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Bowles-Simpson Cat Food Commission Established

President Obama enacted via executive order the “National Commission on Fiscal Responsibility and Reform” today, naming former Clinton Chief of Staff Erskine Bowles and former Senator Alan Simpson (R-WY) as the co-chairs.

President Obama said, “For far too long, Washington has avoided the tough choices necessary to solve our fiscal problems – and they won’t be solved overnight. But under the leadership of Erksine and Alan, I’m confident that the Commission I’m establishing today will build a bipartisan consensus to put America on the path toward fiscal reform and responsibility. I know they’ll take up their work with the sense of integrity and strength of commitment that America’s people deserve and America’s future demands.”

I don’t think anyone is clear about this Commission’s mandate. Everyone is basically working under a handshake agreement. Without the force of statutory law, there’s no guarantee that the Commission recommendations will get a vote in either chamber. The recommendations will strive for deficits down to 3% of GDP by 2015 and “meaningful” improvement of the long-term fiscal future, but there’s no real definition of meaningful. The Commission will include 12 members of Congress chosen by the Democratic and Republican leaders, but there’s no telling whether Republicans will even participate. At most, the balance on the commission will be 10-8 Democrats, but 14 votes will be required to report out the recommendations. The deadline for the recommendations is December 1.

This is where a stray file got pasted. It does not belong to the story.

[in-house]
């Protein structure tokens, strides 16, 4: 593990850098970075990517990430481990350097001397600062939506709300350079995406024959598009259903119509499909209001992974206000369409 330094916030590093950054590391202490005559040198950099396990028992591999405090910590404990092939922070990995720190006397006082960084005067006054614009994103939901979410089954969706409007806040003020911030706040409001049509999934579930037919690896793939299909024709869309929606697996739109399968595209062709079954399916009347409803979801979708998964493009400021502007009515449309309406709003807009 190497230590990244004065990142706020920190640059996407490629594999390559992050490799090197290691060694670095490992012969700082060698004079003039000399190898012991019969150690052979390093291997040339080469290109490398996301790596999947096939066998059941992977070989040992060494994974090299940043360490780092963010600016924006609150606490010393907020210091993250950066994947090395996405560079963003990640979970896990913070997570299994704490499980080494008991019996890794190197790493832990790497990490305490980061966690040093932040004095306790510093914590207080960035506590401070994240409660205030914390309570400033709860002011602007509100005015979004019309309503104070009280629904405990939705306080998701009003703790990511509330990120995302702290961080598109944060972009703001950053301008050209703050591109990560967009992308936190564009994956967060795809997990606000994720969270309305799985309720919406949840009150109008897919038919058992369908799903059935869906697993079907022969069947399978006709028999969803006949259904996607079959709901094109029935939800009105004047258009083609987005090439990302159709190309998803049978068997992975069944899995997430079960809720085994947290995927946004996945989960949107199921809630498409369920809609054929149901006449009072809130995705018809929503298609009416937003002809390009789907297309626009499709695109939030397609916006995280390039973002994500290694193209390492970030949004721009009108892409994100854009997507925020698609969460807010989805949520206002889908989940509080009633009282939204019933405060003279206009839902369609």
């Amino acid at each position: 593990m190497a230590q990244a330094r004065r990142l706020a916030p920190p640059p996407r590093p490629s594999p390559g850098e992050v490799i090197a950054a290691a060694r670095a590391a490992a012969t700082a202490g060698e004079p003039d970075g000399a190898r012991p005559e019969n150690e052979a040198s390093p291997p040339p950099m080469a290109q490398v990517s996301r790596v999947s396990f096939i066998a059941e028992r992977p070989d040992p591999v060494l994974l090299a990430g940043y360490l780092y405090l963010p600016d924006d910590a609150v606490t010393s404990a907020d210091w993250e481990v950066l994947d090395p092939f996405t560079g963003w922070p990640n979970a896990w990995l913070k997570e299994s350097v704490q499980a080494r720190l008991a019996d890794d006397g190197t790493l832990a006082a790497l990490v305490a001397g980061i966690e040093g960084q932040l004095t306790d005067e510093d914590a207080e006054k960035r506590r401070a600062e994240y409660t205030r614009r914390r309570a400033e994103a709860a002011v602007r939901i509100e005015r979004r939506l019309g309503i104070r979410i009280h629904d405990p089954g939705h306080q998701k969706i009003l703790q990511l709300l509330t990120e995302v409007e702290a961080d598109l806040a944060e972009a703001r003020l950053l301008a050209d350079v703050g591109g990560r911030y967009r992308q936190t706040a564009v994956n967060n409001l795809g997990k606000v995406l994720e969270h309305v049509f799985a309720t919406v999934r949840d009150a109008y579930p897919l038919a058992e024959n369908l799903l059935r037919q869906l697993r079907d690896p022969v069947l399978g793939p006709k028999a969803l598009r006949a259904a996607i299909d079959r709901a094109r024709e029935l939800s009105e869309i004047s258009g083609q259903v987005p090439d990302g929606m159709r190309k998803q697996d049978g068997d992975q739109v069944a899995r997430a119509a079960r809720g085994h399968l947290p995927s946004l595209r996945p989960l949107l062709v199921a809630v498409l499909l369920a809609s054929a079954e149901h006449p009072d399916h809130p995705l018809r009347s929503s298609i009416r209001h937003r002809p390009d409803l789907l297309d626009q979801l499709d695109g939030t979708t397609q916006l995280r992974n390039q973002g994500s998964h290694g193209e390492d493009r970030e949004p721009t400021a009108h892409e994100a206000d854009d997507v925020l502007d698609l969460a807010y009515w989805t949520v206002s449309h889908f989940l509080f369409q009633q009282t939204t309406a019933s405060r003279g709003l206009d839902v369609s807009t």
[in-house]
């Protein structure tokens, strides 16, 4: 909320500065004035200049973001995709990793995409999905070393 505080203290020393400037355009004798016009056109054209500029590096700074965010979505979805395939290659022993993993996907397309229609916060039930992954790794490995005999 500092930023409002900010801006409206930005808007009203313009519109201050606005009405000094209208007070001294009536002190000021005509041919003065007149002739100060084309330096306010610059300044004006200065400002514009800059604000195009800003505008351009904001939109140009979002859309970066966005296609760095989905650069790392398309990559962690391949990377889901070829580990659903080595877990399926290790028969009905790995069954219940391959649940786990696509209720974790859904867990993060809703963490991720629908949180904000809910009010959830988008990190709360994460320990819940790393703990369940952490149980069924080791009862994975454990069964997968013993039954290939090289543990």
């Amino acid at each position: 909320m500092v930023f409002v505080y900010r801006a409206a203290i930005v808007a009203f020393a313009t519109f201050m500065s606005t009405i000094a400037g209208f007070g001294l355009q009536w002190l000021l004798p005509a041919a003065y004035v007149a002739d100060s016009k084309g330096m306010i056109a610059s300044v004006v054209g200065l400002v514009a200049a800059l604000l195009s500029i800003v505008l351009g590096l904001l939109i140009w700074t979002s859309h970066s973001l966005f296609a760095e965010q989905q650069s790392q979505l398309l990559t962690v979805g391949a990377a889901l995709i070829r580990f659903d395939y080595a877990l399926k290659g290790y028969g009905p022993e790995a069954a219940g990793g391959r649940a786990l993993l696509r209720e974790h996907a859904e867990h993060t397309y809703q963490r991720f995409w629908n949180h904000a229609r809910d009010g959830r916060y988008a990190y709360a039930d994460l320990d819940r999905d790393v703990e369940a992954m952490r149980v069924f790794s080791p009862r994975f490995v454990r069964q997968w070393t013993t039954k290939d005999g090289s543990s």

With all of those veto points, you can look at this Commission as a way to silence critics of the President’s spending policies rather than something with teeth. However, the choice of Alan Simpson should worry people.

It is not good news that President Obama picked former Senator Alan Simpson as one of the co-chairs of his deficit commission. Simpson is not just your run of the mill Republican. He is an extreme foe of Social Security.

One anecdote from his days as a senator should give a flavor of his hatred for the program. Back then, the preferred method for cutting Social Security among the Washington elite was to claim that the consumer price index (CPI) overstated the true rate of inflation. This matters for Social Security because the annual cost of living adjustment (COLA) is based on the CPI. If the CPI was overstating the true rate of inflation, the DC elite argued that we were overcompensating Social Security beneficiaries.

There were two basic problems with the story. The first is that there was not much evidence for the claim and much of the evidence that did exist was 30 years old at that point. Usually economists like to base important policy decisions on more substantive and recent evidence.

The other problem was a logical one. If the CPI really overstated inflation then people were getting wealthier much quicker than anyone could imagine […]